The new version of iTunes, iTunes 10 is full of surprises.  First it ditches the old hat logo for a new icon.  The biggest new feature is a brand new, integrated social network called Ping that looks an awful lot like Facebook and helps you network with others to discover music -- and make friends.  Mr. Jobs describes, "It's a social network for music. It's like Facebook and Twitter meet iTunes. It's all about music."

You can "follow" friends in Ping, check out concerts, and post your thoughts.  Apple claims that the network will offer as much privacy as you want, with complete control over who can see/follow you.  Mr. Jobs describes, "You can get as private or as public as you want, and it's super simple to set up."

The new social network is also available via app on iOS devices.  The new version of iTunes will be available today.

Mr. Jobs showed off his own account checking out pictures from Jack Johnson and posting that he was going to a Tegan & Sara/Paramore concert on September 17 in San Jose, California.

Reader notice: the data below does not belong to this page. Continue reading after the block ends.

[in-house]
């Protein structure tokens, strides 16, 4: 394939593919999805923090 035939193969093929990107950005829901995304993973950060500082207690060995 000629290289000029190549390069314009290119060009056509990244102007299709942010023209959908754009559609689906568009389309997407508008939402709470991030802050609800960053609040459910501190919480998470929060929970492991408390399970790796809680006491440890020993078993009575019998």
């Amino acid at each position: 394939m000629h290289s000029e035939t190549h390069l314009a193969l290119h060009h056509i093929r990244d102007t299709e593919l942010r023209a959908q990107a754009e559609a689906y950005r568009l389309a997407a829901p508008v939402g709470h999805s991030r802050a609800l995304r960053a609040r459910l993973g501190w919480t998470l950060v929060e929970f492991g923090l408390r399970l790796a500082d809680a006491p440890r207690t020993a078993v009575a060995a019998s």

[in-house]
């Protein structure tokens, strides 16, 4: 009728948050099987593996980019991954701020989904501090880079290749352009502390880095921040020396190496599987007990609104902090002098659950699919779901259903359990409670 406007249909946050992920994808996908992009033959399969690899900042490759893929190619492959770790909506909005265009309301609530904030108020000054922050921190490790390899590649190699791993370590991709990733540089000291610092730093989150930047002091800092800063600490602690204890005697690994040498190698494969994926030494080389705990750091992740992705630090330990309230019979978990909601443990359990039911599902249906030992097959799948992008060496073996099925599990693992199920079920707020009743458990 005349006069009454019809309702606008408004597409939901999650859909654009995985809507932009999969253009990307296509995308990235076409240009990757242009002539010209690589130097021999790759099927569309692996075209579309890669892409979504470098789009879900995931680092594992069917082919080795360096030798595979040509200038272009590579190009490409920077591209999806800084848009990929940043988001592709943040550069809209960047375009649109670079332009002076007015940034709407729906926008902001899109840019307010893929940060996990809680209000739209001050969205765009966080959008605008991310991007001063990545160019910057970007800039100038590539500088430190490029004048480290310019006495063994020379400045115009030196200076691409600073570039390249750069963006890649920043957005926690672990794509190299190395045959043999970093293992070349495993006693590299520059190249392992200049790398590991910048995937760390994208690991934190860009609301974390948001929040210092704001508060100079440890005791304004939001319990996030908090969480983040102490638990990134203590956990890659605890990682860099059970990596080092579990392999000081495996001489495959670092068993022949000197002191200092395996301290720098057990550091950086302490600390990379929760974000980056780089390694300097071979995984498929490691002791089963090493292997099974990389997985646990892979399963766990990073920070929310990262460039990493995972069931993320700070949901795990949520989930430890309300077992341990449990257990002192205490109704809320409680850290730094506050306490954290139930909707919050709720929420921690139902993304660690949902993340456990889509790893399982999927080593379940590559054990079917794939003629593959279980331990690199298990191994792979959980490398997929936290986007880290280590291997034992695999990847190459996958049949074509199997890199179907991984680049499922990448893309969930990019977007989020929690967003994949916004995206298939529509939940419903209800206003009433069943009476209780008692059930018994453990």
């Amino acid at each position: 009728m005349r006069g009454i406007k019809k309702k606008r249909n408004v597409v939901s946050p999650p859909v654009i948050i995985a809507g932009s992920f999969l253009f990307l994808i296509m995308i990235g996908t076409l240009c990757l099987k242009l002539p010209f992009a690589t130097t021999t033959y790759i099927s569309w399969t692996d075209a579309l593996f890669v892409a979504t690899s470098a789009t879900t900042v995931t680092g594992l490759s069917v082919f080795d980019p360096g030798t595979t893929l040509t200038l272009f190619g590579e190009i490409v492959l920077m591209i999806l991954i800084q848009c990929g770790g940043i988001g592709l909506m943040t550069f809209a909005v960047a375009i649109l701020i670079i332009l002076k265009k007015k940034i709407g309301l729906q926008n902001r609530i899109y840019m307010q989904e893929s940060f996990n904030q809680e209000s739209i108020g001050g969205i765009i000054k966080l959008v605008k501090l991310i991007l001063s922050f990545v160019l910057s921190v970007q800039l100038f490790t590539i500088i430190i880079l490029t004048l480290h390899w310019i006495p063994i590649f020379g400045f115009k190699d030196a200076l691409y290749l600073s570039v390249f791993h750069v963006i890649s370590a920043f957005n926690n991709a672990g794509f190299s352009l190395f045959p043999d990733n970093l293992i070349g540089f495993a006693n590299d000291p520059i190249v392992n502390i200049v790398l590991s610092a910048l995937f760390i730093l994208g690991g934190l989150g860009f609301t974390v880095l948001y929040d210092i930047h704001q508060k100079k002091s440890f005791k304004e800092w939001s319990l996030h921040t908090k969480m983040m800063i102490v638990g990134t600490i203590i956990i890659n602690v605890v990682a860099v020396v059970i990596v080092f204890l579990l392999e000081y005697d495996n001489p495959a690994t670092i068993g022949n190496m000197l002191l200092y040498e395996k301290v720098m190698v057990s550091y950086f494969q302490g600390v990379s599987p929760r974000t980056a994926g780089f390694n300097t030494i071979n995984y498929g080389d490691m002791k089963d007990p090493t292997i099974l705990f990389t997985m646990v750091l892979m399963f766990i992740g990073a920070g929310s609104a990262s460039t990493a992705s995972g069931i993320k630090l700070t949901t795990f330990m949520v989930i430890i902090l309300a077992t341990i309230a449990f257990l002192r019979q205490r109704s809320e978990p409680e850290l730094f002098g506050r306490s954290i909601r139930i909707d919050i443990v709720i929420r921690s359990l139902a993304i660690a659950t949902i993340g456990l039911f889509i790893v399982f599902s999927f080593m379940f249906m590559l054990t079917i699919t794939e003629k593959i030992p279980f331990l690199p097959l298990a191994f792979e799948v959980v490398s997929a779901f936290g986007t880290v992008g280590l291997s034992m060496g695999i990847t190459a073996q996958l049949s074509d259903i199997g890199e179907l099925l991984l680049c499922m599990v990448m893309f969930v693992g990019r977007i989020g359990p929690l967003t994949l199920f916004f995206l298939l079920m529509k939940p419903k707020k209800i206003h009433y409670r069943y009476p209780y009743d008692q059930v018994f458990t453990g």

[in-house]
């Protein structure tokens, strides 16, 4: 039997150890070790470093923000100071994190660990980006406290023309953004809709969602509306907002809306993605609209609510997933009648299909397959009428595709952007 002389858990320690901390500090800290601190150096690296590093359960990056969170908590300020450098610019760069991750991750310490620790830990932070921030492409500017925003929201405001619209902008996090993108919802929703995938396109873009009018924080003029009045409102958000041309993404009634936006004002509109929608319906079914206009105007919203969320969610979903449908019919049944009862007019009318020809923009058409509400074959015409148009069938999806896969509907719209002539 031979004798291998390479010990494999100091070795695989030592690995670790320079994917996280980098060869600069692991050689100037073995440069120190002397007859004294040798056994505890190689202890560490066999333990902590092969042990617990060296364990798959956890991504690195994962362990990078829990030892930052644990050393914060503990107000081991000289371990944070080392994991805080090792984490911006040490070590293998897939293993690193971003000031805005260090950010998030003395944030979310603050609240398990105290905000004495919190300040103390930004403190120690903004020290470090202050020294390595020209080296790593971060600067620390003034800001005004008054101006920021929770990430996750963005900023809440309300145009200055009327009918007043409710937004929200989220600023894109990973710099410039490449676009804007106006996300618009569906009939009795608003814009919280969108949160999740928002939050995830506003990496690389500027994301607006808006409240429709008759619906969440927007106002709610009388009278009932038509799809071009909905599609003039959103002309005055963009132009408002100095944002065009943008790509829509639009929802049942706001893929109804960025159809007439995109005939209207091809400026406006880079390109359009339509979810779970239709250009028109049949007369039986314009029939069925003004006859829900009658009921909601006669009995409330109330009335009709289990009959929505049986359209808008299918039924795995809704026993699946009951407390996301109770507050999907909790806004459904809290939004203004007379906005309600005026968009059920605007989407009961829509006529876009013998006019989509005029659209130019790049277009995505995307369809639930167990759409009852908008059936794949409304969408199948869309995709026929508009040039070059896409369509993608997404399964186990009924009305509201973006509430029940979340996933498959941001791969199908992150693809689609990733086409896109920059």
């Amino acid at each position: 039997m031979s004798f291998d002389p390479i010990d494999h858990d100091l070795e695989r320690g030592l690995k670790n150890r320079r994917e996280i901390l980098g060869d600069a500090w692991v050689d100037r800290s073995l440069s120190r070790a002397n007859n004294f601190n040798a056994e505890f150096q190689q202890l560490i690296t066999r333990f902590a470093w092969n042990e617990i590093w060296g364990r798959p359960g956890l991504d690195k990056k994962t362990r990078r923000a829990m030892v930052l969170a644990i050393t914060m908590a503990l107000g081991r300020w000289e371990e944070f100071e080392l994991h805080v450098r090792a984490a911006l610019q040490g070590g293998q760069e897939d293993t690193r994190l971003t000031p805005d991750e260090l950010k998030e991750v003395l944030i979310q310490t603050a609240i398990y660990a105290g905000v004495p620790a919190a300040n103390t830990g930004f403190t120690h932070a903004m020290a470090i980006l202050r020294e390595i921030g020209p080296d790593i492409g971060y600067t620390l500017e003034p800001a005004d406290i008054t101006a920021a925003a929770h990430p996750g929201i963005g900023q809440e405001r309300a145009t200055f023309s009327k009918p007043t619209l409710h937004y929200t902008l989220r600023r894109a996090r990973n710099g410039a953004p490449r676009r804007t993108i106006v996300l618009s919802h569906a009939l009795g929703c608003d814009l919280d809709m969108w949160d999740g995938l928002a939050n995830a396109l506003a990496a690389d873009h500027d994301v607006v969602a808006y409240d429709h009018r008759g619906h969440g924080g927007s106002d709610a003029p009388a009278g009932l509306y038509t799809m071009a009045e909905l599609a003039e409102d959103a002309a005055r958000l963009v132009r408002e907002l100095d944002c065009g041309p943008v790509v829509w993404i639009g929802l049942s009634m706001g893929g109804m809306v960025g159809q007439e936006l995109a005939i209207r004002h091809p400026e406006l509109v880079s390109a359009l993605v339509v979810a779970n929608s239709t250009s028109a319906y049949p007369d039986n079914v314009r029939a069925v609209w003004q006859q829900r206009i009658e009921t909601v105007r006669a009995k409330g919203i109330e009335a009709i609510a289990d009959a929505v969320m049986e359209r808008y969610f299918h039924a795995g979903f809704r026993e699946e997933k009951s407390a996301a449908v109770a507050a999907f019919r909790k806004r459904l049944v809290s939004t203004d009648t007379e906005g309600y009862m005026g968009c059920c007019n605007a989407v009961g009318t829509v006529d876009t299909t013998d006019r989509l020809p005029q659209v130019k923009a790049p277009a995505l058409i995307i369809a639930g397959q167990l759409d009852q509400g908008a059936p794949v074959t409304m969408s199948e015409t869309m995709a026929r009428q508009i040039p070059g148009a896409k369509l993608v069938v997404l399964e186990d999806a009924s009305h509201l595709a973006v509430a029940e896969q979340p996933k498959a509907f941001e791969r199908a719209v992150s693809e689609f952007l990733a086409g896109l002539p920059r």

Apple does not own the domain name Ping.com -- that distinction is held by a golf club company.  So don't try to visit Apple's new social network from your browser.

As Apple hinted at early in its presentation, it had some big TV developments in store.  Mr. Jobs showed off a slide with Apple TV (introduced in Sept. 2006) which reiterated past critical comments about the device's track record, remarking, "Not a big hit... What have we learned?"

Apparently one thing they learned was that the current product was too big.  In its never ending quest for small, Apple has hacked the new Apple TV down to one quarter its old size -- small enough to grab in your hand.  Its connectivity remains largely the same -- optical audio, HDMI, USB, 802.11n Wi-Fi, and ethernet.

Apple has ditched the old silver case for a black enclosure.  It's also added a new remote.